And thanks to the NYSE for supplying my WTF moment for today.


I saw the film during its Canadian preview run a couple months back. I sorta figured out right away that I was watching an approximation of one of Mark Zuckerberg's macho schizoid wet-dream fantasies, and by about the 30-minute mark I still wasn't entirely sure I liked what I was seeing. To say that I warmed up to it would be a vast understatement. Hoo-boy. When I think back to the sequence of events that brings the film home in its second half - the club, the pie, the basketball court, the barber shop, the gnarly hallway - it just gets better and better. The last "act," as it were, will likely go unchallenged as the scene of the year for me.

It's the sequel to eXistenZ I would have never guessed I wanted.


"Petey...it's real ... Be afraid. Be very afraid."

Duly noted. Now, I'm trying to figure out the best place to survive the end of the space-time continuum. I think I've got it narrowed down to the three best spots:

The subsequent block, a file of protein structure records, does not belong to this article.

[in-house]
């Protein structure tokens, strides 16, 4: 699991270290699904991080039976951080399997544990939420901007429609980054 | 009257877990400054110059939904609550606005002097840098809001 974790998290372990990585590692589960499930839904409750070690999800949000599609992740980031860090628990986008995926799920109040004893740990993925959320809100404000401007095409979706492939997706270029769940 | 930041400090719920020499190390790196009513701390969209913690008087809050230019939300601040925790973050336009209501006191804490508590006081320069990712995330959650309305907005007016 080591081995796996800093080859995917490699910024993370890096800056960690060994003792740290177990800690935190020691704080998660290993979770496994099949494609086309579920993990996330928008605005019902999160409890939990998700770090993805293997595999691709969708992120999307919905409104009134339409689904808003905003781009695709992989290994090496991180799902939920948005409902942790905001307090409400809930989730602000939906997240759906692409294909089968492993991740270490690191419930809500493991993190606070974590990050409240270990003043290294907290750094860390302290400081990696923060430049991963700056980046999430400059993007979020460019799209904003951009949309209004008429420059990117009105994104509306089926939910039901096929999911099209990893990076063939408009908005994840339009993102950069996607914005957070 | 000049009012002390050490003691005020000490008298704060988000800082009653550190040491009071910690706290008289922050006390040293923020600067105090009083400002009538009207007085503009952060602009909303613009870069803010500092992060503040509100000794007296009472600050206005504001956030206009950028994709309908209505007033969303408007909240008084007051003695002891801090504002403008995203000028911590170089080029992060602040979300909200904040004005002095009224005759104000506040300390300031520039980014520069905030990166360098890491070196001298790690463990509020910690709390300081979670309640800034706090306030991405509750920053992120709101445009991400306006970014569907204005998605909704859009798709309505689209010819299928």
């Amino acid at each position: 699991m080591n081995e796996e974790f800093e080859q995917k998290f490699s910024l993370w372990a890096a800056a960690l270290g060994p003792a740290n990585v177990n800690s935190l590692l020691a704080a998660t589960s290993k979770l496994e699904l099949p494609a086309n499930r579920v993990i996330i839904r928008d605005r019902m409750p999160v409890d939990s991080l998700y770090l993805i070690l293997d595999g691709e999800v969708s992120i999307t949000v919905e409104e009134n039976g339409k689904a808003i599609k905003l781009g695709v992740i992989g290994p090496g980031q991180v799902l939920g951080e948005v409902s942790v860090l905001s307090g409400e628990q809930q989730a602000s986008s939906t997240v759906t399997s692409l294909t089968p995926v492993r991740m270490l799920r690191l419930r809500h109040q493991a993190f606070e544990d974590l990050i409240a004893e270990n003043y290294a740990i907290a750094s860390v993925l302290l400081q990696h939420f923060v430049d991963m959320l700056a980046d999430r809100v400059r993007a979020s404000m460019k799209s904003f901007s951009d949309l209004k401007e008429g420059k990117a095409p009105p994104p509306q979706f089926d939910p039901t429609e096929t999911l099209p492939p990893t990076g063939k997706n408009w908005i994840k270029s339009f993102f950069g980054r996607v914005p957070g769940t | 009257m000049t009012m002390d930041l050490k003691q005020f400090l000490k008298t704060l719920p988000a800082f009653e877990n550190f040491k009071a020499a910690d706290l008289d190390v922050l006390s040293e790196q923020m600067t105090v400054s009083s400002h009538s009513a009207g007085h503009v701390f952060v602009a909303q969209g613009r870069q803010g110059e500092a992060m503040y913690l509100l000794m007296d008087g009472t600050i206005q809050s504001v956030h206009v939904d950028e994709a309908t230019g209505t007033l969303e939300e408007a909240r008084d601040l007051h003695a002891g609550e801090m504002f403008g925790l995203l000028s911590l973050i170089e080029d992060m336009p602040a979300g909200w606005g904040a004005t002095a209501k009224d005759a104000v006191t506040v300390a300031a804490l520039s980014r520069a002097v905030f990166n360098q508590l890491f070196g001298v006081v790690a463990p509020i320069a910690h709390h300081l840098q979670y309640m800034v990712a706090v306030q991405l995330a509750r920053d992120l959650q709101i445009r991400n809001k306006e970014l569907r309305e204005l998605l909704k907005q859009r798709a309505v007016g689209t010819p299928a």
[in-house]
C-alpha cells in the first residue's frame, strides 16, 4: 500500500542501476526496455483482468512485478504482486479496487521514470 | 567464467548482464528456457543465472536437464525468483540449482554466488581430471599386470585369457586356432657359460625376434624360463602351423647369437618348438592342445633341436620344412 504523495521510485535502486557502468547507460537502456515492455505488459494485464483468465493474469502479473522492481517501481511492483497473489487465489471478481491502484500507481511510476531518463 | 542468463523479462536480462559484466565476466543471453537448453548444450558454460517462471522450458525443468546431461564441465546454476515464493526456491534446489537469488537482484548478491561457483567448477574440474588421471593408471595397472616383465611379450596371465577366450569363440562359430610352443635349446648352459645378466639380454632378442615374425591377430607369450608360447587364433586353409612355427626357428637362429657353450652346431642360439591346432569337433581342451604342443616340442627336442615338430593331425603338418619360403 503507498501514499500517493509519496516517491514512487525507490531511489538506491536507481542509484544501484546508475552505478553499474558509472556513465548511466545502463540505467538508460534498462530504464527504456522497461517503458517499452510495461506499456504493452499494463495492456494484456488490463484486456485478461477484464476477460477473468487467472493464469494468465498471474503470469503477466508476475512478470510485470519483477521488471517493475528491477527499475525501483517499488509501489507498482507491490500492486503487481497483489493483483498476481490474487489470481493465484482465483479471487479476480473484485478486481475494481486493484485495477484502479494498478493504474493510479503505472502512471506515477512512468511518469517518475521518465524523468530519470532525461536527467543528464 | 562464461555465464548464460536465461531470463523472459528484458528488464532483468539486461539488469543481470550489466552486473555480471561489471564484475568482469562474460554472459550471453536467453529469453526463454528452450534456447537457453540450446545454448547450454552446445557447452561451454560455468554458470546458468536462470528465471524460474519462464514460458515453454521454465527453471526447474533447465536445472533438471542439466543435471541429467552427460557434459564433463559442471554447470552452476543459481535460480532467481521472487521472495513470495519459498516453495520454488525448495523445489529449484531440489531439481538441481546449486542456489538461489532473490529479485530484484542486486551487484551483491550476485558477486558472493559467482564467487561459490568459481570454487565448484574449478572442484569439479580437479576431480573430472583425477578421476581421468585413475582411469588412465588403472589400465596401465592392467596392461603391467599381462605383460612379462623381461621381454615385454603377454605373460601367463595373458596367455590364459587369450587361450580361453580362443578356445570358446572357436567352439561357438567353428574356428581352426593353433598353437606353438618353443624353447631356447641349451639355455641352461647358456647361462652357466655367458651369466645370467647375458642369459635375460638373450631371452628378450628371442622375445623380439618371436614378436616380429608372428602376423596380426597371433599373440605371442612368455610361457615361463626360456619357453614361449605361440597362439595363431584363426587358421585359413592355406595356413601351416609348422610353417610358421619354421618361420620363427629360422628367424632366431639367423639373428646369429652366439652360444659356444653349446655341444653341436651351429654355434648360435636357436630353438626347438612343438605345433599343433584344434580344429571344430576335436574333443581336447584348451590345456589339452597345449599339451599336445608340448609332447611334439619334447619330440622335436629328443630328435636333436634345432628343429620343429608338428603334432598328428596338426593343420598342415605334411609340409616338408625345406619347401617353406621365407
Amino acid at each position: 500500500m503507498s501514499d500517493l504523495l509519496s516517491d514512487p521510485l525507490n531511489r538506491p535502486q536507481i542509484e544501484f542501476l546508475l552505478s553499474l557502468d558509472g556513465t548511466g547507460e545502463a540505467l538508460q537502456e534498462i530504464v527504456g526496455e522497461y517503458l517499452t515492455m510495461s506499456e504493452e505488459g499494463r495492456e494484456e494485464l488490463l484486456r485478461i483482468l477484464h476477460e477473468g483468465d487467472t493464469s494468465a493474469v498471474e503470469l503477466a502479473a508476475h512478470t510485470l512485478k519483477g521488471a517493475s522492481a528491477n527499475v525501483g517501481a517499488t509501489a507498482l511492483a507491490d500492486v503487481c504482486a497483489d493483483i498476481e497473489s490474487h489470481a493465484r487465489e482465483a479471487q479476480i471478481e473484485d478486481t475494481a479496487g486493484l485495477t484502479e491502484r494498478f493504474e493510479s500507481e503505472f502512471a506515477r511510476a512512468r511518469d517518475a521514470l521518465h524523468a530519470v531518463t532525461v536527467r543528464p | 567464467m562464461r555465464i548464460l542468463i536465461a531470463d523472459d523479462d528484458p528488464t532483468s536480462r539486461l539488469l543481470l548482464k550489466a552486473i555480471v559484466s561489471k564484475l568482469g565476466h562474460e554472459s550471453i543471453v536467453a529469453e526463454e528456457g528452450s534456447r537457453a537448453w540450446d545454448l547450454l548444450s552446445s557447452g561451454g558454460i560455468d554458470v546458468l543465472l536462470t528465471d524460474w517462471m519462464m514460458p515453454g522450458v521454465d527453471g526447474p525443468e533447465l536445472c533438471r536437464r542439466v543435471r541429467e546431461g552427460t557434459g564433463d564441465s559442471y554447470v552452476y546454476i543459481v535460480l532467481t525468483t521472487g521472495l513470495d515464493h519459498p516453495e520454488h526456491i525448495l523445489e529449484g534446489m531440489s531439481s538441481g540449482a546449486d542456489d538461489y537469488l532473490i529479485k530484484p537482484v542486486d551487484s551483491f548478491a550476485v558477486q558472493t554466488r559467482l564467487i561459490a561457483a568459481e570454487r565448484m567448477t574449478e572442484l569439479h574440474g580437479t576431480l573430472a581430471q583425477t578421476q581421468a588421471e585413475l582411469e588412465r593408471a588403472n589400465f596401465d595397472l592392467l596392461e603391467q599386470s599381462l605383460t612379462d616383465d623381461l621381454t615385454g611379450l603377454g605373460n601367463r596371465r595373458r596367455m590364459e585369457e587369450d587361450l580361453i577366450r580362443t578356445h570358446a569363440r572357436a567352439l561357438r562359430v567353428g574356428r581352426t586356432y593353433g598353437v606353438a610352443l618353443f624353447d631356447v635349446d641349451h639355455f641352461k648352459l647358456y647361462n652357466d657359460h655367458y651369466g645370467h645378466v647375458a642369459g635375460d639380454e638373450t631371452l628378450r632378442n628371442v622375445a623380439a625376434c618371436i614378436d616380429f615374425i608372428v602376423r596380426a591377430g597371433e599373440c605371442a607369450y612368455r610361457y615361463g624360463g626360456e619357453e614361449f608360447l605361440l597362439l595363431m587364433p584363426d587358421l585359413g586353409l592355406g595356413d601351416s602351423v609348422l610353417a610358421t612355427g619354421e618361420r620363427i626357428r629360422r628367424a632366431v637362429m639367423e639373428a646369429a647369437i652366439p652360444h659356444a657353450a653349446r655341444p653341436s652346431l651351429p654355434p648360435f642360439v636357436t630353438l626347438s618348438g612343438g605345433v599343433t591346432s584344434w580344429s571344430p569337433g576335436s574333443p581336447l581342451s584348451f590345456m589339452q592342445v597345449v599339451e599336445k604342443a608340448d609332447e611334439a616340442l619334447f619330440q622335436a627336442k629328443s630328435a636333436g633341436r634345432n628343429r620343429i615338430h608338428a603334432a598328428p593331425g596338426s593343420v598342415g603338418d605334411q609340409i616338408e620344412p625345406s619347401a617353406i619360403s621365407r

1) New Zealand
2) North Korea
3) Have myself shrunk down, put into a tiny submarine, and injected into the bloodstream of Gaspar Noé

My understanding of General Relativity is somewhat weak, so if anyone can help me pick which one of the three is my best bet, feel free to chime in.


As Donald Pleasence might've put it, let us know when you reach Gaspar Noé's soul.

(It may take some time.)


"let us know when you reach Gaspar Noé's soul. (It may take some time.)"

Gaspar is fundamentally misunderstood. Greatly underrated. Big soul.


I'm taking some time between now and Friday's Cosmopolis opening for the hoi polloi to catch up on some previous Cronenberg flicks.